* Two pairs of nice but comfortable shoes (to wear with professional clothes)
+
The goals of community-based training are:
* Durable walking shoes or hiking boots*
+
* Sandals, e.g., Teva* brand or chacos* brand. Strongly recommended (a must for environment Volunteers)
+
* One pair of sneakers or running shoes
+
* Closed-toe shoes or dressy sandals
+
  
 +
# To provide in-depth, experiential learning in settings similar to those at Volunteer sites;
 +
# To give trainees the best possible opportunity to gain competence in technical, cross-cultural, language, and health and safety areas in a culturally and linguistically appropriate context;
 +
# To allow trainees to acquire experience and skills in self-directing their own learning so they can continue independent learning at site.
  
Note: hiking boots are only necessary if you’re going to be doing a lot of mountain climbing. Even then, fairly high-quality used boots are available in-country. Your best bet may be to buy a decent pair of tennis shoes which will be more than adequate 99 percent of the time. Also, flip-flops are available in abundance; don’t bring any!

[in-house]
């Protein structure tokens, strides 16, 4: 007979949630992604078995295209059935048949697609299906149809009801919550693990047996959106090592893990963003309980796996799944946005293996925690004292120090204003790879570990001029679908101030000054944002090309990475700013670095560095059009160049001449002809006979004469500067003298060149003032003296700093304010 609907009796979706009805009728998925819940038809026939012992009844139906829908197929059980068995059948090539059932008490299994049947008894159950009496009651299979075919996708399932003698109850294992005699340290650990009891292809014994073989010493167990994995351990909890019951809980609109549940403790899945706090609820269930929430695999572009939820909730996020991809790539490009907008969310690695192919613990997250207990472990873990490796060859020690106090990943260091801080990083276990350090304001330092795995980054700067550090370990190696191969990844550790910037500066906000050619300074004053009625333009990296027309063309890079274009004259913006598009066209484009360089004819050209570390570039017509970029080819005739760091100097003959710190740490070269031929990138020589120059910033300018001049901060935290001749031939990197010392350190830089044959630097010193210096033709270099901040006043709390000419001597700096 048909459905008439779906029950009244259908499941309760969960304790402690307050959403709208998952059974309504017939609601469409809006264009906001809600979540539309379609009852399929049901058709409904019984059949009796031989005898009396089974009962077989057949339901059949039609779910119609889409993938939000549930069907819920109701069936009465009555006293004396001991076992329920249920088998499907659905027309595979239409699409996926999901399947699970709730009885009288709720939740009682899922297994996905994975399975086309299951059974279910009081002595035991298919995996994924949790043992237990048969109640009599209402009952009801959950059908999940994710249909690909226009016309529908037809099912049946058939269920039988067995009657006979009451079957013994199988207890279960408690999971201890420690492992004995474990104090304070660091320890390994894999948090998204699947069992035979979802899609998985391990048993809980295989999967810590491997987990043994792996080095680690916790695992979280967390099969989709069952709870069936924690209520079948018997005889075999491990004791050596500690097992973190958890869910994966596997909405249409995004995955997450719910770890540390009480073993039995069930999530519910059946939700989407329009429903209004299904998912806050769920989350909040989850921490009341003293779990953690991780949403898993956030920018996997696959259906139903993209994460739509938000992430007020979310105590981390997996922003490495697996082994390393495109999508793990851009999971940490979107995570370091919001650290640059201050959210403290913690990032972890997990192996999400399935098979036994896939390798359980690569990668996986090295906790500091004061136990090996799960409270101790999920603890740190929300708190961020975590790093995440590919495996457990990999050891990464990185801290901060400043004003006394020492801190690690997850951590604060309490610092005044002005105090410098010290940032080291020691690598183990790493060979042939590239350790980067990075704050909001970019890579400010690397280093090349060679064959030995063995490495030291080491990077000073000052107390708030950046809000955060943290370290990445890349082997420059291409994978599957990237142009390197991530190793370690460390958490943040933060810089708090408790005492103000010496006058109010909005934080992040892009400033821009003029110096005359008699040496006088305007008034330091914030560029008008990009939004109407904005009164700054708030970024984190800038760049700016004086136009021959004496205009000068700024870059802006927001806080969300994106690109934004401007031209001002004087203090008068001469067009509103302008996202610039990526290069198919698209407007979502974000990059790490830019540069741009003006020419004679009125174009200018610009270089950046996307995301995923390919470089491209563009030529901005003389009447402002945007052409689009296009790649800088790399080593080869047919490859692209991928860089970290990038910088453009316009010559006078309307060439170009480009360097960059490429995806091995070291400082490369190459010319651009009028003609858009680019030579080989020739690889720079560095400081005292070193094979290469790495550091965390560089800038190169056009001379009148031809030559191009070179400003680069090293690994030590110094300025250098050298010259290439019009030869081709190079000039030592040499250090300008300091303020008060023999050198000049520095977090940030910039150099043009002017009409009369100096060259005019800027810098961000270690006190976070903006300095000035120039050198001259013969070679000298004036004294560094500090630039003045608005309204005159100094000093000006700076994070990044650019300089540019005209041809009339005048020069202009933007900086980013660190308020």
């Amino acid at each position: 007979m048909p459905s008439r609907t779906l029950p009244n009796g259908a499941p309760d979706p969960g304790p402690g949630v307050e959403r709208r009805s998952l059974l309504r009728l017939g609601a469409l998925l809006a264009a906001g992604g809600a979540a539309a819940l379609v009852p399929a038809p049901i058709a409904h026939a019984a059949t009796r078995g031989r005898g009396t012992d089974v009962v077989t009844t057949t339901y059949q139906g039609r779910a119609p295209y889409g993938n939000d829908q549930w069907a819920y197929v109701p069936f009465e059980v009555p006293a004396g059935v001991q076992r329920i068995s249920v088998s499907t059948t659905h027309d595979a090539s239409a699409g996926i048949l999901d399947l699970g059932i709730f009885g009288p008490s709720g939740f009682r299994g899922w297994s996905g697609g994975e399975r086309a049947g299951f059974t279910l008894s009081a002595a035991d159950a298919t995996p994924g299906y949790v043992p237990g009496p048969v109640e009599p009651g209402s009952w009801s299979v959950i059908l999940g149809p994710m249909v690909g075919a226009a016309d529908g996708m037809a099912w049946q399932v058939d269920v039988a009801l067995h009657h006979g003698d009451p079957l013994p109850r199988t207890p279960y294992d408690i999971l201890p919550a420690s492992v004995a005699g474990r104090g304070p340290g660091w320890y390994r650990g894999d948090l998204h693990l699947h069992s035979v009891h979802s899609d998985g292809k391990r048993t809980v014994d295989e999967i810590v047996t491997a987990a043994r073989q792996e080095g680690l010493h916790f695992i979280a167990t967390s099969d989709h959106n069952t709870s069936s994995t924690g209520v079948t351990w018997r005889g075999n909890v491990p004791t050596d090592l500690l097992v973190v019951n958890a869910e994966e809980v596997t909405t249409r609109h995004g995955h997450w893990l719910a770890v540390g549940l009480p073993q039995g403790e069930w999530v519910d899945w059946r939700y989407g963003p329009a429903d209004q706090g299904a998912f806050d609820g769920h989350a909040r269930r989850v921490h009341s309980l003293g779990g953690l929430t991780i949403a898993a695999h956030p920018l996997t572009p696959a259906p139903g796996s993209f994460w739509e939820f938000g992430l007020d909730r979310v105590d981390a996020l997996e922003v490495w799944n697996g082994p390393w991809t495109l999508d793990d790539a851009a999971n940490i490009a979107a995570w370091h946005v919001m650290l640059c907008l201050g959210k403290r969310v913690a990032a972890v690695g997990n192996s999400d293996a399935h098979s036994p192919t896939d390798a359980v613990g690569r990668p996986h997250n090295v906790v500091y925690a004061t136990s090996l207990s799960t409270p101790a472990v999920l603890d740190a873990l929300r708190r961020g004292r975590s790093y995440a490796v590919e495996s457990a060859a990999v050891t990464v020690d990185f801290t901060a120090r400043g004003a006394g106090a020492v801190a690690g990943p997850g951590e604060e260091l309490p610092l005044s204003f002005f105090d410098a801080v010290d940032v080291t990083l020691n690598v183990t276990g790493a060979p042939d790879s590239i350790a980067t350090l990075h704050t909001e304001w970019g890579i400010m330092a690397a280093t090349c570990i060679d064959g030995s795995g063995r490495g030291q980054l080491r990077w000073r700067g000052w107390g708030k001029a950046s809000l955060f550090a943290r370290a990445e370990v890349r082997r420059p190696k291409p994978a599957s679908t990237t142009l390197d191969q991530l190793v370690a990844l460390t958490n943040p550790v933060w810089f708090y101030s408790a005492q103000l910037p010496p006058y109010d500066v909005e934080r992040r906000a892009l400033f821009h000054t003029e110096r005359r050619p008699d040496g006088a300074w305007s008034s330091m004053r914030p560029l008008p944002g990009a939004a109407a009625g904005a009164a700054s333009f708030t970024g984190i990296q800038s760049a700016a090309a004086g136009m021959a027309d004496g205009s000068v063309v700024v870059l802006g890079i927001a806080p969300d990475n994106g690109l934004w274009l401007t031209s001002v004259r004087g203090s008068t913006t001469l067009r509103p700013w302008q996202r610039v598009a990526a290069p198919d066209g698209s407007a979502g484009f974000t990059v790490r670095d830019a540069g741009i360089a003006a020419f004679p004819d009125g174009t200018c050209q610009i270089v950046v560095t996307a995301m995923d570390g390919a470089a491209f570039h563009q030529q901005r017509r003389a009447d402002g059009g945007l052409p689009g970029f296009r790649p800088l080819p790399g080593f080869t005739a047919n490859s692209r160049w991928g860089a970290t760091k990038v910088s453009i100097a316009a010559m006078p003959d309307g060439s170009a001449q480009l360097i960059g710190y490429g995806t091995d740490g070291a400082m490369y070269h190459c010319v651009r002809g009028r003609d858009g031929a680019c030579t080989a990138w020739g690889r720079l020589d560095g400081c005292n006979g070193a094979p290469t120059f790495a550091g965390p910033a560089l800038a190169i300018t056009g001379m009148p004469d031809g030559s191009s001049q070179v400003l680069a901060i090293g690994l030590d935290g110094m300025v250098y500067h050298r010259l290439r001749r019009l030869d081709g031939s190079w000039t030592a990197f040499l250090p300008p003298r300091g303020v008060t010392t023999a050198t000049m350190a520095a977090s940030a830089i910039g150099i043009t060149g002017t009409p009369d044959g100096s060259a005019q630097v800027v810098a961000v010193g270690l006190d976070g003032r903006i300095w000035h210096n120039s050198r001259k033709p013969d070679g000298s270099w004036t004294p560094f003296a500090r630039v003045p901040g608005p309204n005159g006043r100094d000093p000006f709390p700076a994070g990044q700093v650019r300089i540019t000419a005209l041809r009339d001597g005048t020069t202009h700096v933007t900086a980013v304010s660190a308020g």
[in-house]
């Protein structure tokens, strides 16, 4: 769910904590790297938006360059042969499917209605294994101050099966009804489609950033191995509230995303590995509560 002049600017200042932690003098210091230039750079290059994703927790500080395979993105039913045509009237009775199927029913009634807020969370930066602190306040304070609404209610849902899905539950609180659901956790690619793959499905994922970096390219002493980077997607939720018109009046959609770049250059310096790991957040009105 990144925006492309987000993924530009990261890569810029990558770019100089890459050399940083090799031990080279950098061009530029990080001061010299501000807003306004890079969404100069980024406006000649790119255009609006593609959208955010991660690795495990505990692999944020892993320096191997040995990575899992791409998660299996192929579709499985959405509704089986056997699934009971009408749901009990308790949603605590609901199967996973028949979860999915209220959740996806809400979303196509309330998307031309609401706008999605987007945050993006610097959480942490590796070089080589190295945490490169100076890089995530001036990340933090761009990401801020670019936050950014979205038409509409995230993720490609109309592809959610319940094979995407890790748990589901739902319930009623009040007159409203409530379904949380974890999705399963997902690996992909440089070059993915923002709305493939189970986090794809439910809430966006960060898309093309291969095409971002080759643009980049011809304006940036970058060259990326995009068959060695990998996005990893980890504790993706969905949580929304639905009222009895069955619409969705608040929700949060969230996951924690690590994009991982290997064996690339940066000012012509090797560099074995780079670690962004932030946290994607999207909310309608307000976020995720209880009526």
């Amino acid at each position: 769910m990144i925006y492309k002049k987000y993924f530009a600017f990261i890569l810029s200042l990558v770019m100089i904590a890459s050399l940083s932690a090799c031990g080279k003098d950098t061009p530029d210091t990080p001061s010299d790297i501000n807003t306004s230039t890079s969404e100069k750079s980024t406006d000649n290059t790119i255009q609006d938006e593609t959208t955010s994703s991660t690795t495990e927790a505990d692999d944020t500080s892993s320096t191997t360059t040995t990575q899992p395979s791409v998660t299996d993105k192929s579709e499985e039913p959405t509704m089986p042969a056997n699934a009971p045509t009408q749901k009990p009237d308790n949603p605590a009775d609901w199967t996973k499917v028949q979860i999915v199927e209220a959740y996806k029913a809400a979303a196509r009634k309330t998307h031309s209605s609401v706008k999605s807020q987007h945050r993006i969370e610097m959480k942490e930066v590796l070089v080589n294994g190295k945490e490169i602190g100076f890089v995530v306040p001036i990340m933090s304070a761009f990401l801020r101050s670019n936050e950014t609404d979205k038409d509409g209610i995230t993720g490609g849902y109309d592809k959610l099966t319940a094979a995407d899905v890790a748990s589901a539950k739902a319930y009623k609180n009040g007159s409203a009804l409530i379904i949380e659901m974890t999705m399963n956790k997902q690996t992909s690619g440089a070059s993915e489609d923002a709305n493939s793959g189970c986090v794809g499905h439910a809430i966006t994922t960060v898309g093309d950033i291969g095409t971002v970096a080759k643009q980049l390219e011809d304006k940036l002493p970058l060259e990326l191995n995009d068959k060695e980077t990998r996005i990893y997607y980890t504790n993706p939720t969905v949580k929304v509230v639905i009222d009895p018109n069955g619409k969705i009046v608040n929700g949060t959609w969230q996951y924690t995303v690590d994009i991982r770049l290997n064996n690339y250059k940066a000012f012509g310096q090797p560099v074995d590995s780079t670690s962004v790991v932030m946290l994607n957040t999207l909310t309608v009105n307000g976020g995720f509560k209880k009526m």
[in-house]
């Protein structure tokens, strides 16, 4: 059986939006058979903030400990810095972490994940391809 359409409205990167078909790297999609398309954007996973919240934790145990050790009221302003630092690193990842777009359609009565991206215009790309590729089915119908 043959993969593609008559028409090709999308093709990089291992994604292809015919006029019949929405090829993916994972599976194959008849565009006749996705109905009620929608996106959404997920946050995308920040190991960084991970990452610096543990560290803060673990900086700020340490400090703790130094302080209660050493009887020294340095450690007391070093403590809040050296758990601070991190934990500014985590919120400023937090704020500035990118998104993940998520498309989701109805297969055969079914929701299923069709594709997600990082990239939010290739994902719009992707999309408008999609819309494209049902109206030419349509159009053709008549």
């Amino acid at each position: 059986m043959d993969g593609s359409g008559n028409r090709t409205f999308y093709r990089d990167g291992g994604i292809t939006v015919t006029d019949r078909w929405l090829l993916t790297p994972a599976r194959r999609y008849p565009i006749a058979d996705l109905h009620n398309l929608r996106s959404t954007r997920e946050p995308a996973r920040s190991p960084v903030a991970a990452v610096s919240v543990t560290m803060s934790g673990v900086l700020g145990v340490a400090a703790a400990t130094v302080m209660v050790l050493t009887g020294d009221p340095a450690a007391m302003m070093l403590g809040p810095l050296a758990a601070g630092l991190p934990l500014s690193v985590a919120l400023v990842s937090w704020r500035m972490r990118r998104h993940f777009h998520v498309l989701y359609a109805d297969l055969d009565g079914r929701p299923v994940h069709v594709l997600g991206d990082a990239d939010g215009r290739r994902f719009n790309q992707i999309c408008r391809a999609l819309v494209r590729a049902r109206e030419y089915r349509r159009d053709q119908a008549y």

+
Pre-service training contains five main components: technical, language, cross-cultural, health, and safety.  
  
===Personal Hygiene and Toiletry Items ===
 
  
Most toiletries are readily available in Tanzania, but you may not find your favorite brand. You will not find good-quality hairbrushes or toothbrushes, and certain items will be comparatively expensive. If tampons (Tampax) are not available near your site, they will be supplied by the Peace Corps medical officer, so you do not need to bring them. Some Volunteers have highly recommended the new anti-bacterial lotion that you can just rub on your hands.
+
==Your Health Care and Safety==
  
===Kitchen ===
+
''Main article: [[Health Care and Safety in Georgia]]''
  
Most household items are readily available but may not be of the best quality. If you like to cook, consider bringing some of the following items.  
+
The Peace Corps’ highest priority is maintaining the health and safety of every Volunteer. Peace Corps medical programs emphasize the preventive, rather than the curative approach to disease. Peace Corps/Georgia maintains a clinic with a full-time medical officer who takes care of Volunteers’ primary health-care needs. Additional medical services, such as testing and basic treatment, are also available in Georgia at local, American-standard clinics. If you become seriously ill, you will be transported to either an American medical facility in the region or to the United States.